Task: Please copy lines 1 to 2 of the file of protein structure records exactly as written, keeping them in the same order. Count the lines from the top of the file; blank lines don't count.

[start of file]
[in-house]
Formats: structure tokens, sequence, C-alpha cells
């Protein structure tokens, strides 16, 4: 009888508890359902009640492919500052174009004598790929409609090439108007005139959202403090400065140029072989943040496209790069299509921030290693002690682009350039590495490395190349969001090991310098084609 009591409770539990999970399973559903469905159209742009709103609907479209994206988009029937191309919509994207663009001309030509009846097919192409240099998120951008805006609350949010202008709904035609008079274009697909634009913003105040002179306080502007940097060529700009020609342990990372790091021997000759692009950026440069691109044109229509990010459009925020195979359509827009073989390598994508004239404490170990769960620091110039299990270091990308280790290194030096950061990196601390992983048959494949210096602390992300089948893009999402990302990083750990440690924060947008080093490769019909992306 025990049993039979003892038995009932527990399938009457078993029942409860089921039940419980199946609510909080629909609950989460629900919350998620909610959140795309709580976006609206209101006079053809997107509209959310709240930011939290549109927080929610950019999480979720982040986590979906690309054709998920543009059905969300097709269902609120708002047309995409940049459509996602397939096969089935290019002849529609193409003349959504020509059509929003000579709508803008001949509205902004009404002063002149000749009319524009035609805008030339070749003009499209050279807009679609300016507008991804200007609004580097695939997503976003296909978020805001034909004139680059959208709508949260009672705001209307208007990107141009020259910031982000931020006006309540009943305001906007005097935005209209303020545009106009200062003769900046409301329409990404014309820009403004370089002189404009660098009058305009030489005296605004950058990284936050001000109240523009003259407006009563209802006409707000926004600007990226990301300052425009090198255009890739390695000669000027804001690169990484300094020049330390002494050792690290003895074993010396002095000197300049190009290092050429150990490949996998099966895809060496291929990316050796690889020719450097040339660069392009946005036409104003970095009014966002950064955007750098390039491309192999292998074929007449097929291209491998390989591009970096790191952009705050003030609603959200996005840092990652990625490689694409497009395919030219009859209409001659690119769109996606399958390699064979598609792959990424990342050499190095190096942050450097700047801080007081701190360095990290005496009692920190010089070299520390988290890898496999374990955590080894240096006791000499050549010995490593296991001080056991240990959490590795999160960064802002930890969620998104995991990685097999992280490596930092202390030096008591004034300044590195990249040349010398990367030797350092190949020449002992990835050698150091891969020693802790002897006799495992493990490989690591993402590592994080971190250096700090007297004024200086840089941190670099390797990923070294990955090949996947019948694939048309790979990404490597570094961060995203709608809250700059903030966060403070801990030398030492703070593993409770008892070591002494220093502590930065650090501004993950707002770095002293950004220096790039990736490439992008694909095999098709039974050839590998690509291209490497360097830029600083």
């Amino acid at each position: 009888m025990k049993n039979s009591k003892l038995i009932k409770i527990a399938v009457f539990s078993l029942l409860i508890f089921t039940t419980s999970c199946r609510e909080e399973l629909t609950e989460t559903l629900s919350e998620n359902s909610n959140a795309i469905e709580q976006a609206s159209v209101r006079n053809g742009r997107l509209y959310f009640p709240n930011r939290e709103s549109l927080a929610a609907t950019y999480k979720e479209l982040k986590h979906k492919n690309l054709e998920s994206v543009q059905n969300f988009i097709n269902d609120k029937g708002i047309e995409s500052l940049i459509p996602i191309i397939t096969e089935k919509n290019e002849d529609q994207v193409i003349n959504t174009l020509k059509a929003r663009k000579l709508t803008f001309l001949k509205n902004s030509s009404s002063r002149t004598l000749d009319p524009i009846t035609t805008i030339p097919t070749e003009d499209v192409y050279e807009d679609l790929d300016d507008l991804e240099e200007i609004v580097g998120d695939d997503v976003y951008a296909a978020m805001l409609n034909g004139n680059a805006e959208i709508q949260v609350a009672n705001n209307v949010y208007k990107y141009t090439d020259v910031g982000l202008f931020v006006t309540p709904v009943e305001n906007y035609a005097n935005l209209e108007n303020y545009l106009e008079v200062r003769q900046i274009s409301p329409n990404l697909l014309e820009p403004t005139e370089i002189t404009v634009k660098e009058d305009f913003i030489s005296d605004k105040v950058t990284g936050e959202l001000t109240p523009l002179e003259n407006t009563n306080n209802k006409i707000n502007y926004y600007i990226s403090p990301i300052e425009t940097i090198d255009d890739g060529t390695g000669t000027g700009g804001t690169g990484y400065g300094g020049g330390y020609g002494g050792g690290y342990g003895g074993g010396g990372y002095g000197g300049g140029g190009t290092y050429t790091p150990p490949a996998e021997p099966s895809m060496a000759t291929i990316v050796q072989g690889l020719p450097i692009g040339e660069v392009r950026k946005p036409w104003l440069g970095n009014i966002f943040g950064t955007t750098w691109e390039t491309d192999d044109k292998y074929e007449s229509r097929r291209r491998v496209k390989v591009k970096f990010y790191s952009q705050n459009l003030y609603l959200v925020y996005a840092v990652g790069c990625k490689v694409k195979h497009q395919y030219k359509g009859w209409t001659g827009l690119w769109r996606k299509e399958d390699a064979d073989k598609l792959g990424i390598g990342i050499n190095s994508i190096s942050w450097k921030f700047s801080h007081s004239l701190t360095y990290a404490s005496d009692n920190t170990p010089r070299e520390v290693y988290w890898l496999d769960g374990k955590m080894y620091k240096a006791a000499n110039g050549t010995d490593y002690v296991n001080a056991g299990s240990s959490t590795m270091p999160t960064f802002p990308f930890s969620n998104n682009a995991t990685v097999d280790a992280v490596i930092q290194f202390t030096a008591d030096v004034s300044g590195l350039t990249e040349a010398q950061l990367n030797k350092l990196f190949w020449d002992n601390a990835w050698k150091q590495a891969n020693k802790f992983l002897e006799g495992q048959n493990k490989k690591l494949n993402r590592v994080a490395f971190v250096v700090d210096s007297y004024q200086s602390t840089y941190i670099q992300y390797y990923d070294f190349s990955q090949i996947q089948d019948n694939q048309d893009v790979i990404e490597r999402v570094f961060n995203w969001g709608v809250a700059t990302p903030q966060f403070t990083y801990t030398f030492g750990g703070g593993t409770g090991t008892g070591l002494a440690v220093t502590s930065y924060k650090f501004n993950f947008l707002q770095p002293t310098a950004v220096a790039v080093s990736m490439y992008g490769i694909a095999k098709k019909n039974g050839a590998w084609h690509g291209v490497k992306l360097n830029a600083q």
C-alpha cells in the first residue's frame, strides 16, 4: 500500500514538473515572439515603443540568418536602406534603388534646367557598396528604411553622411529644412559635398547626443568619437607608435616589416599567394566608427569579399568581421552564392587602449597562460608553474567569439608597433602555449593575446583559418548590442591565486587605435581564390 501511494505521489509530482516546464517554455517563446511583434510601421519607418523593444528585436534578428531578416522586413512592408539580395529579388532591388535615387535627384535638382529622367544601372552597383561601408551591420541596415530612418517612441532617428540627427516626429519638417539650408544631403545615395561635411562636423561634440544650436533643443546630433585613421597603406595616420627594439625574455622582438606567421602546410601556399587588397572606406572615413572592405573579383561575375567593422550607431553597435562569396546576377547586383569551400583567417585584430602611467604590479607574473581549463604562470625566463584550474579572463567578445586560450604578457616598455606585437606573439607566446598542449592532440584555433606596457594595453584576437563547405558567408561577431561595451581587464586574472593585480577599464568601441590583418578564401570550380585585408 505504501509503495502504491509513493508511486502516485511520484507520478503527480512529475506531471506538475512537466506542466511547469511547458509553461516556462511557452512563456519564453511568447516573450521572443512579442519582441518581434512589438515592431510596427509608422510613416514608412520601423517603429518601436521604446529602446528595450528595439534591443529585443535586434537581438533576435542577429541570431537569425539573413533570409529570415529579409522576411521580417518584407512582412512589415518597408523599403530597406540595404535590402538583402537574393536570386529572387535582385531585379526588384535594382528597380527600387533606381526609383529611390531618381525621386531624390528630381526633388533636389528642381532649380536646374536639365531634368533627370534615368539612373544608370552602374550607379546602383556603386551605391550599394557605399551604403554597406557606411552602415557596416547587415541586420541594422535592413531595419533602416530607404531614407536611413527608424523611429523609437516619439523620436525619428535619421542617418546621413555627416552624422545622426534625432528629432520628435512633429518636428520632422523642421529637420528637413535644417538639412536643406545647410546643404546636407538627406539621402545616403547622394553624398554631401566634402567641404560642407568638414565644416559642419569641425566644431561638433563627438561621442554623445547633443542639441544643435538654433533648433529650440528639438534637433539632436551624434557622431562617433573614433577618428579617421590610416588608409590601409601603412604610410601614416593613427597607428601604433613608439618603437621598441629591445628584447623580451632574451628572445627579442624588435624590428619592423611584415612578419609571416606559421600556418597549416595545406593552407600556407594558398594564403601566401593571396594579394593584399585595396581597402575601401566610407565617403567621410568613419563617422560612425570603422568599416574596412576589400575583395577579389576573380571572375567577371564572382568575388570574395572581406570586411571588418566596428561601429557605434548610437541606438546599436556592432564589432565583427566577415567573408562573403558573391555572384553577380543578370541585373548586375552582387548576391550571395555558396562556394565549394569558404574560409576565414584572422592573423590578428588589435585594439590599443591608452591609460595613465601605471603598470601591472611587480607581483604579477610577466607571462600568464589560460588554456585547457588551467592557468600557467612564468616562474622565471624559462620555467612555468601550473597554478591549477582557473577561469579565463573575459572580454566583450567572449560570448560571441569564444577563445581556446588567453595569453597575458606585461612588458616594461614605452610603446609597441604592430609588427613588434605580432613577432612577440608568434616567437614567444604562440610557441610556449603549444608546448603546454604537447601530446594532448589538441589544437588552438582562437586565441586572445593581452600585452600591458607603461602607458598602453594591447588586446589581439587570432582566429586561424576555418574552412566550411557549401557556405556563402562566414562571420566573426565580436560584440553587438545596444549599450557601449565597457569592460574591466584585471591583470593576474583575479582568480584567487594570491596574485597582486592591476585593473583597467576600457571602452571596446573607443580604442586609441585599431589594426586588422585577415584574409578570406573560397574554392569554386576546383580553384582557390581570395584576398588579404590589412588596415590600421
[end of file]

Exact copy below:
[in-house]
Formats: structure tokens, sequence, C-alpha cells